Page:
Toronto is rolling out several changes, including 'quick clear squads' and traffic wardens, in an effort to ease the city's chronic congestion problems.

Toronto, Ontario -- September 18, 2017 -- The government of Ontario is moving to amend the Highway Traffic Act to permit non-police officers to direct traffic in Toronto.

Mayor John Tory announced that Torontonians will see full-time traffic wardens on the city streets by early in 2018. Tory campaigned in part on promises to reduce congestion in Toronto. He made the announcement on September 18 during a press conference at Nathan Phillips Square during the morning rush hour.

“I’m hopeful that they’re wearing a bright orange coat, or a bright green coat or something so people will clearly see who they are and what they are and what they’re there to do,” Tory said.

The province has agreed to make the necessary changes under the Highway Traffic Act that will authorize officers other than police to manage pedestrian and car traffic on city streets, and, if needed, around construction sites.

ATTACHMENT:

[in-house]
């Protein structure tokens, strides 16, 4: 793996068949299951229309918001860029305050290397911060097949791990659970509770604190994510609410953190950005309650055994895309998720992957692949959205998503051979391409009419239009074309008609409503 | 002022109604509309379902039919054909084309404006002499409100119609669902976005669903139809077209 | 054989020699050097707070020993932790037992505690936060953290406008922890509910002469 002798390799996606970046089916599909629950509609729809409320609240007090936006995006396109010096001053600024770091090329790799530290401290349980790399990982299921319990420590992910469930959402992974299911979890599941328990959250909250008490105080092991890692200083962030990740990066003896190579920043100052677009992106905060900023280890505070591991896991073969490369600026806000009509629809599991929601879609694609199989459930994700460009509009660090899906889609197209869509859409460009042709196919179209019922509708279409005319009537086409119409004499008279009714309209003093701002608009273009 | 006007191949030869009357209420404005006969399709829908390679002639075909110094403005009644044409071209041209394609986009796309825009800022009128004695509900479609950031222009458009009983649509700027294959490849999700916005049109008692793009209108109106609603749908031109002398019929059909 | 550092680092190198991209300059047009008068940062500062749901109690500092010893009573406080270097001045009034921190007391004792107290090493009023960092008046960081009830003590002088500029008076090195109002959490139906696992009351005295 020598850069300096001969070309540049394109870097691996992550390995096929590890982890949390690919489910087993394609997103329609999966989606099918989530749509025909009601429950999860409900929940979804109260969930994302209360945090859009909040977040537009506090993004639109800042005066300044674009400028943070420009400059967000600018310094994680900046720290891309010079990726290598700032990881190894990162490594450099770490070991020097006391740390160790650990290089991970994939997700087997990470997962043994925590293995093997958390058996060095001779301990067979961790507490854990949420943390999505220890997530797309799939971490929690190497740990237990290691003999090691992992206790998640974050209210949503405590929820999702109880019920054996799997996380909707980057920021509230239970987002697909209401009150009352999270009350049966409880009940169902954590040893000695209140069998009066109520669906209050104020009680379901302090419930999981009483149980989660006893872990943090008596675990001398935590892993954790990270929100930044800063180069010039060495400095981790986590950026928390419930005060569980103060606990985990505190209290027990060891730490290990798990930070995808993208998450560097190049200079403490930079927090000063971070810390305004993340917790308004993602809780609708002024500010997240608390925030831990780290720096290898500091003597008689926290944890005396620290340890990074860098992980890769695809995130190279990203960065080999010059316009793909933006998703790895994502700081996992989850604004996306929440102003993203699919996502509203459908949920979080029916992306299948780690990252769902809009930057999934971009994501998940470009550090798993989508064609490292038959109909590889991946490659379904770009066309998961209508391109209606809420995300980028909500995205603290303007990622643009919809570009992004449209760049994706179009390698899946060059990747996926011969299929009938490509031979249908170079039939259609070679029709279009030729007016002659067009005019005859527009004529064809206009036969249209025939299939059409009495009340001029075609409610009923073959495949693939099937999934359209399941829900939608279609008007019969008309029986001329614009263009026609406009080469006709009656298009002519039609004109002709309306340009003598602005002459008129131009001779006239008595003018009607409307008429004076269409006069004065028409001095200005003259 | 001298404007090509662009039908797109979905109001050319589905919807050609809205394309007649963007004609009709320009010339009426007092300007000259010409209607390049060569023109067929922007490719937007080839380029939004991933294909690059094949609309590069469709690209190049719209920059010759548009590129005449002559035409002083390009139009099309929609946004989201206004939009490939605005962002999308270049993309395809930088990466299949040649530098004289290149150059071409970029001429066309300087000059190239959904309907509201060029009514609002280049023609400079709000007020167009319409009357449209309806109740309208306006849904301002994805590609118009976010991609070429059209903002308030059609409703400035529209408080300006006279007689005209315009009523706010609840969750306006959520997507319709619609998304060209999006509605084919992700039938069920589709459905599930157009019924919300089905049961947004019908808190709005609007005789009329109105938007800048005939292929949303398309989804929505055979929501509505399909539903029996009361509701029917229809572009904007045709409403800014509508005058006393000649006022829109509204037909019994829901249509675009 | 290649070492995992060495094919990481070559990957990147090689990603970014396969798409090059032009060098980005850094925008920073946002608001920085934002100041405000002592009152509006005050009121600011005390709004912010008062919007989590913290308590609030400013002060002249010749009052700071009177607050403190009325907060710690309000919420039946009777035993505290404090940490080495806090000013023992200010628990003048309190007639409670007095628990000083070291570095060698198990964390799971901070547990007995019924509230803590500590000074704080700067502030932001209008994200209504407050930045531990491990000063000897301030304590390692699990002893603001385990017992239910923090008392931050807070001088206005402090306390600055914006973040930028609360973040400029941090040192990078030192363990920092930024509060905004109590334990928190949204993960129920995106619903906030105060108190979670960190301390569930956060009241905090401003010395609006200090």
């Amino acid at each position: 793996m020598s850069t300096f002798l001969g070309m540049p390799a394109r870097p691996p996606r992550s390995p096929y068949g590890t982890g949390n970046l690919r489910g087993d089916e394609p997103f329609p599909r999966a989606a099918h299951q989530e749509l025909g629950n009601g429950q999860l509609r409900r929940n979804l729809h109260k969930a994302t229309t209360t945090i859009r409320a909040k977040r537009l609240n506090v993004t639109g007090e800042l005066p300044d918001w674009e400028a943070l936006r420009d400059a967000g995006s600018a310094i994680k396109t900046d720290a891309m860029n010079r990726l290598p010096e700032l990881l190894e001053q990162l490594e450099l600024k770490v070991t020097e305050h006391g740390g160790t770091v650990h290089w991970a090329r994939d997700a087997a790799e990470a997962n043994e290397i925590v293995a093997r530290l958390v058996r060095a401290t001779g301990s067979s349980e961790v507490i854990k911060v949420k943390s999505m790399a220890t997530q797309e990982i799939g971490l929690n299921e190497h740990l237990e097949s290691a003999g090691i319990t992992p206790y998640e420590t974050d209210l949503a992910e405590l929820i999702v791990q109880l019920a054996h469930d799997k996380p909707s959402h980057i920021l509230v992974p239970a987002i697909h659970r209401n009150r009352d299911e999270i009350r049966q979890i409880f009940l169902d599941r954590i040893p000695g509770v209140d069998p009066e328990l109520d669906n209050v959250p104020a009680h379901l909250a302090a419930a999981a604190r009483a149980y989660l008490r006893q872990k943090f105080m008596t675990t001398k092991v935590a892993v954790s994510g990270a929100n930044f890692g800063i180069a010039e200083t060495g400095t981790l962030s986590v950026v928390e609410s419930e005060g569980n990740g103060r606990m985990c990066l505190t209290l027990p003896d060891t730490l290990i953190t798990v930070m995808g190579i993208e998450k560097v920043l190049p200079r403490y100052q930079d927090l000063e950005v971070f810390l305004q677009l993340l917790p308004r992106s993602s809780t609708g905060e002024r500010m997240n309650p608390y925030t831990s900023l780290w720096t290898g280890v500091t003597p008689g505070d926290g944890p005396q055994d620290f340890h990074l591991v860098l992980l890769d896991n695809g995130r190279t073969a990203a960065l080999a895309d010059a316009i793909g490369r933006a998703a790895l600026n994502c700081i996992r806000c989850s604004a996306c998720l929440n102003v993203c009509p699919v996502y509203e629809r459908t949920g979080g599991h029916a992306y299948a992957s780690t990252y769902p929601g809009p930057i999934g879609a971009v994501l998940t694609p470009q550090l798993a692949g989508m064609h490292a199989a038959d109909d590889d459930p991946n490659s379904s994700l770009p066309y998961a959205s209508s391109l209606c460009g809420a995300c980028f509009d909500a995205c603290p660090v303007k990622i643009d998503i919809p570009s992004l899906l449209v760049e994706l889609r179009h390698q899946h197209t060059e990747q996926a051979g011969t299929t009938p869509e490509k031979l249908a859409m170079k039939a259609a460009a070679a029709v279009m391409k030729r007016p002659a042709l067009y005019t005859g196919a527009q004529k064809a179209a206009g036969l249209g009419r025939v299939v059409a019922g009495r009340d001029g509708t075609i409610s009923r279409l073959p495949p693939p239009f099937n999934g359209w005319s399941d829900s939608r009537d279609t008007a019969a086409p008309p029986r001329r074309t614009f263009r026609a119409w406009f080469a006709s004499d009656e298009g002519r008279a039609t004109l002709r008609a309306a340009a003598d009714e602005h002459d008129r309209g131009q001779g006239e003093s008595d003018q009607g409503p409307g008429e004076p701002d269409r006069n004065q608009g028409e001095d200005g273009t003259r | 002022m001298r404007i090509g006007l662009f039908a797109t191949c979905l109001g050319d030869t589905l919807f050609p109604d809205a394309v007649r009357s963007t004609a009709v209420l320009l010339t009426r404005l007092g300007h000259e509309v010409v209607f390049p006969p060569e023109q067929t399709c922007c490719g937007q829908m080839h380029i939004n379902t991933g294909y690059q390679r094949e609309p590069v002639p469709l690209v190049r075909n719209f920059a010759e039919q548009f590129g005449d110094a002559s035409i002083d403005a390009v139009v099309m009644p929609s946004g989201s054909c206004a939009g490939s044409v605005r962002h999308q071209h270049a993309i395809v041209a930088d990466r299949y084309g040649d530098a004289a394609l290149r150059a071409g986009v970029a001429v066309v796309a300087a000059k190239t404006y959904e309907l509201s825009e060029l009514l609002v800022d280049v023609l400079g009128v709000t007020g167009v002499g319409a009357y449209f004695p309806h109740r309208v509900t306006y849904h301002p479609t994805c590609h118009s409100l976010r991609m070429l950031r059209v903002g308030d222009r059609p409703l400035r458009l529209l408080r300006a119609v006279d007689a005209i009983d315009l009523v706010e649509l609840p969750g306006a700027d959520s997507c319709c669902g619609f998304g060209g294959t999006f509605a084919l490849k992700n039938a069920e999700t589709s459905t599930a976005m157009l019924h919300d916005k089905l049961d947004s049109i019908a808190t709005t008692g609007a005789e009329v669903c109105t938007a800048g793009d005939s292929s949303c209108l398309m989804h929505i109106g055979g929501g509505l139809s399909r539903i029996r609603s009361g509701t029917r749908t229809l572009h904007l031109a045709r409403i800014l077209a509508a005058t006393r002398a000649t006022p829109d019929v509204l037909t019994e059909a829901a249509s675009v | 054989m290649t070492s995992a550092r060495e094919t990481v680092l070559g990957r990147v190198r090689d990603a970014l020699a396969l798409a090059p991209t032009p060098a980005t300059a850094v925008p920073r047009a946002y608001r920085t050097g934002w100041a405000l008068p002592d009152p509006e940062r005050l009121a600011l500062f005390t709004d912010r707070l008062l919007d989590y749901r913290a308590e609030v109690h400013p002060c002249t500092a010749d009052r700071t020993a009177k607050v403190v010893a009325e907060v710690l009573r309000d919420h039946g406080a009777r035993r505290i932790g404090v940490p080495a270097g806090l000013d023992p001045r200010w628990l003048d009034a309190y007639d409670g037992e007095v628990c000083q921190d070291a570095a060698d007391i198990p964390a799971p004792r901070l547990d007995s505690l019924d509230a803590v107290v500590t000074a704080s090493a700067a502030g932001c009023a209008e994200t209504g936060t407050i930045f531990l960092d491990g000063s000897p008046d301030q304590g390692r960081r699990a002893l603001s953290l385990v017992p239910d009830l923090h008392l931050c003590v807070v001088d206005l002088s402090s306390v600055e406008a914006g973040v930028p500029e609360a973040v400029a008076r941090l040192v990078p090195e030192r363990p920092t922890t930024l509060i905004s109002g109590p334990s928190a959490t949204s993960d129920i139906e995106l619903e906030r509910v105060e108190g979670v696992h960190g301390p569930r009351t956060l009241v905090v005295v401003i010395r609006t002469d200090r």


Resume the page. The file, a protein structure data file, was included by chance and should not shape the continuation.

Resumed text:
A number of people, including Tory, have criticized the practice of having police officers receive paid-duty assignments to direct traffic. City staff released a report in 2016 saying special constables should be trained and permitted to perform this duty.

Toronto launched a pilot program using paid-duty police officers to go to key intersections that were experiencing bottlenecks. Tory said during the press conference that the project was a success, noting, “We found a minimum of 90-per-cent reduction in intersection blockage by vehicles and a 70-per-cent reduction in intersection blockage by pedestrians.”

Other measures were also announced Monday. Utility trucks will no longer be permitted to park on the street during the day for non-emergency work. The city will also create two “quick-clear squads” that will monitor traffic lanes along key downtown corridors, the Gardiner Expressway and Don Valley Parkway, and make sure they’re not blocked.